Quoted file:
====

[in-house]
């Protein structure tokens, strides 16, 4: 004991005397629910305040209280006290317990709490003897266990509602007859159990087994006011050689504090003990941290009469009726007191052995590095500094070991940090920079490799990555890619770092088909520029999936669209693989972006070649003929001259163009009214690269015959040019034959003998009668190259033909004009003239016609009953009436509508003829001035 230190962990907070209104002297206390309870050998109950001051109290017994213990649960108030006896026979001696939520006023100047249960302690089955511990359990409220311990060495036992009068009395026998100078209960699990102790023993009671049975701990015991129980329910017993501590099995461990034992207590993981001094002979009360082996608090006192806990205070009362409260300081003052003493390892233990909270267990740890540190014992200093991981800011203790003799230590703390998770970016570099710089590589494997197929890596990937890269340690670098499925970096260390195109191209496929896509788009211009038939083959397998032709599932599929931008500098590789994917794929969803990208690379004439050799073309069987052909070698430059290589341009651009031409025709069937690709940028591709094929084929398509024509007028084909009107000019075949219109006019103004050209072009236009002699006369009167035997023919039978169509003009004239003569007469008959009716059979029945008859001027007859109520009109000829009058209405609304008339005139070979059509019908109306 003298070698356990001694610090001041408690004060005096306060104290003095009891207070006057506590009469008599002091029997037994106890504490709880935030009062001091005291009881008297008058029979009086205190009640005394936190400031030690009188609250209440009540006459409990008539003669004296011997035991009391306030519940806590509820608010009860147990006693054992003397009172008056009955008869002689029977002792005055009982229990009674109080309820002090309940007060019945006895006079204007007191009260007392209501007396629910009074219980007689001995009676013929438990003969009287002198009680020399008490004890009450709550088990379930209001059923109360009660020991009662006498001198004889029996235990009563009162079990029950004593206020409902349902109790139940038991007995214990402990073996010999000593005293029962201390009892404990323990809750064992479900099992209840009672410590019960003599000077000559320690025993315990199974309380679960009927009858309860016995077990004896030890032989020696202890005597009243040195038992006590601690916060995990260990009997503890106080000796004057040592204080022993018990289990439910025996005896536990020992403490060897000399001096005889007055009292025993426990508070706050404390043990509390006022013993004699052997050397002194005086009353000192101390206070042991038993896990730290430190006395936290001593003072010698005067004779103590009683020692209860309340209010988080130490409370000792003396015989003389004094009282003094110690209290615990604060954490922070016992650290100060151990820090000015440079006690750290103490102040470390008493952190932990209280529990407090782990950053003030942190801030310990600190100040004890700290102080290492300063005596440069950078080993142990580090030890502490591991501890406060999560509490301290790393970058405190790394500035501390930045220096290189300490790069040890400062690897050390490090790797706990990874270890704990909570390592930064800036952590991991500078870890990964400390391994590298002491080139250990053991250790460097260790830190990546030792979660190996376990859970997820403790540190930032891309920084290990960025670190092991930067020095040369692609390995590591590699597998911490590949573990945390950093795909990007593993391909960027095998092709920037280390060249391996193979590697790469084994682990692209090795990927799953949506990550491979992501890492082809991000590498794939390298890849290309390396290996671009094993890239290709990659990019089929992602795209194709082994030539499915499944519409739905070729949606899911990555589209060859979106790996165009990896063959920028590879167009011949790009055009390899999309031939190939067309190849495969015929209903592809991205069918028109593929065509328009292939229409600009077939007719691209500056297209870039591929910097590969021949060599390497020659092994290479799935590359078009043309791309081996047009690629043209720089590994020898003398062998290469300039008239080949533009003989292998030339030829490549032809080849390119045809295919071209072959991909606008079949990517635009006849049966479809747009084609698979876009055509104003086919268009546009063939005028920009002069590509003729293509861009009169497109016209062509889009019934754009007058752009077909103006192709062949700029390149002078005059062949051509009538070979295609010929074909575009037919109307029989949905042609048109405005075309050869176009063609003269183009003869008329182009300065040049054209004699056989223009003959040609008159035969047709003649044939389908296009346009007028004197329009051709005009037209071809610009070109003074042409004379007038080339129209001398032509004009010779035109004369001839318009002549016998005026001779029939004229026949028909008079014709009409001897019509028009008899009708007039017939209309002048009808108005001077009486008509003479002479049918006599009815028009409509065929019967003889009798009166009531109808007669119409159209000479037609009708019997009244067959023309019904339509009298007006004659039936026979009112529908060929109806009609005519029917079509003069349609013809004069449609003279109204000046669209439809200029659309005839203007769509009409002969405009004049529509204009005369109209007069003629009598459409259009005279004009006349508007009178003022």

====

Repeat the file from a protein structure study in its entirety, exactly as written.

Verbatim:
[in-house]
């Protein structure tokens, strides 16, 4: 004991005397629910305040209280006290317990709490003897266990509602007859159990087994006011050689504090003990941290009469009726007191052995590095500094070991940090920079490799990555890619770092088909520029999936669209693989972006070649003929001259163009009214690269015959040019034959003998009668190259033909004009003239016609009953009436509508003829001035 230190962990907070209104002297206390309870050998109950001051109290017994213990649960108030006896026979001696939520006023100047249960302690089955511990359990409220311990060495036992009068009395026998100078209960699990102790023993009671049975701990015991129980329910017993501590099995461990034992207590993981001094002979009360082996608090006192806990205070009362409260300081003052003493390892233990909270267990740890540190014992200093991981800011203790003799230590703390998770970016570099710089590589494997197929890596990937890269340690670098499925970096260390195109191209496929896509788009211009038939083959397998032709599932599929931008500098590789994917794929969803990208690379004439050799073309069987052909070698430059290589341009651009031409025709069937690709940028591709094929084929398509024509007028084909009107000019075949219109006019103004050209072009236009002699006369009167035997023919039978169509003009004239003569007469008959009716059979029945008859001027007859109520009109000829009058209405609304008339005139070979059509019908109306 003298070698356990001694610090001041408690004060005096306060104290003095009891207070006057506590009469008599002091029997037994106890504490709880935030009062001091005291009881008297008058029979009086205190009640005394936190400031030690009188609250209440009540006459409990008539003669004296011997035991009391306030519940806590509820608010009860147990006693054992003397009172008056009955008869002689029977002792005055009982229990009674109080309820002090309940007060019945006895006079204007007191009260007392209501007396629910009074219980007689001995009676013929438990003969009287002198009680020399008490004890009450709550088990379930209001059923109360009660020991009662006498001198004889029996235990009563009162079990029950004593206020409902349902109790139940038991007995214990402990073996010999000593005293029962201390009892404990323990809750064992479900099992209840009672410590019960003599000077000559320690025993315990199974309380679960009927009858309860016995077990004896030890032989020696202890005597009243040195038992006590601690916060995990260990009997503890106080000796004057040592204080022993018990289990439910025996005896536990020992403490060897000399001096005889007055009292025993426990508070706050404390043990509390006022013993004699052997050397002194005086009353000192101390206070042991038993896990730290430190006395936290001593003072010698005067004779103590009683020692209860309340209010988080130490409370000792003396015989003389004094009282003094110690209290615990604060954490922070016992650290100060151990820090000015440079006690750290103490102040470390008493952190932990209280529990407090782990950053003030942190801030310990600190100040004890700290102080290492300063005596440069950078080993142990580090030890502490591991501890406060999560509490301290790393970058405190790394500035501390930045220096290189300490790069040890400062690897050390490090790797706990990874270890704990909570390592930064800036952590991991500078870890990964400390391994590298002491080139250990053991250790460097260790830190990546030792979660190996376990859970997820403790540190930032891309920084290990960025670190092991930067020095040369692609390995590591590699597998911490590949573990945390950093795909990007593993391909960027095998092709920037280390060249391996193979590697790469084994682990692209090795990927799953949506990550491979992501890492082809991000590498794939390298890849290309390396290996671009094993890239290709990659990019089929992602795209194709082994030539499915499944519409739905070729949606899911990555589209060859979106790996165009990896063959920028590879167009011949790009055009390899999309031939190939067309190849495969015929209903592809991205069918028109593929065509328009292939229409600009077939007719691209500056297209870039591929910097590969021949060599390497020659092994290479799935590359078009043309791309081996047009690629043209720089590994020898003398062998290469300039008239080949533009003989292998030339030829490549032809080849390119045809295919071209072959991909606008079949990517635009006849049966479809747009084609698979876009055509104003086919268009546009063939005028920009002069590509003729293509861009009169497109016209062509889009019934754009007058752009077909103006192709062949700029390149002078005059062949051509009538070979295609010929074909575009037919109307029989949905042609048109405005075309050869176009063609003269183009003869008329182009300065040049054209004699056989223009003959040609008159035969047709003649044939389908296009346009007028004197329009051709005009037209071809610009070109003074042409004379007038080339129209001398032509004009010779035109004369001839318009002549016998005026001779029939004229026949028909008079014709009409001897019509028009008899009708007039017939209309002048009808108005001077009486008509003479002479049918006599009815028009409509065929019967003889009798009166009531109808007669119409159209000479037609009708019997009244067959023309019904339509009298007006004659039936026979009112529908060929109806009609005519029917079509003069349609013809004069449609003279109204000046669209439809200029659309005839203007769509009409002969405009004049529509204009005369109209007069003629009598459409259009005279004009006349508007009178003022």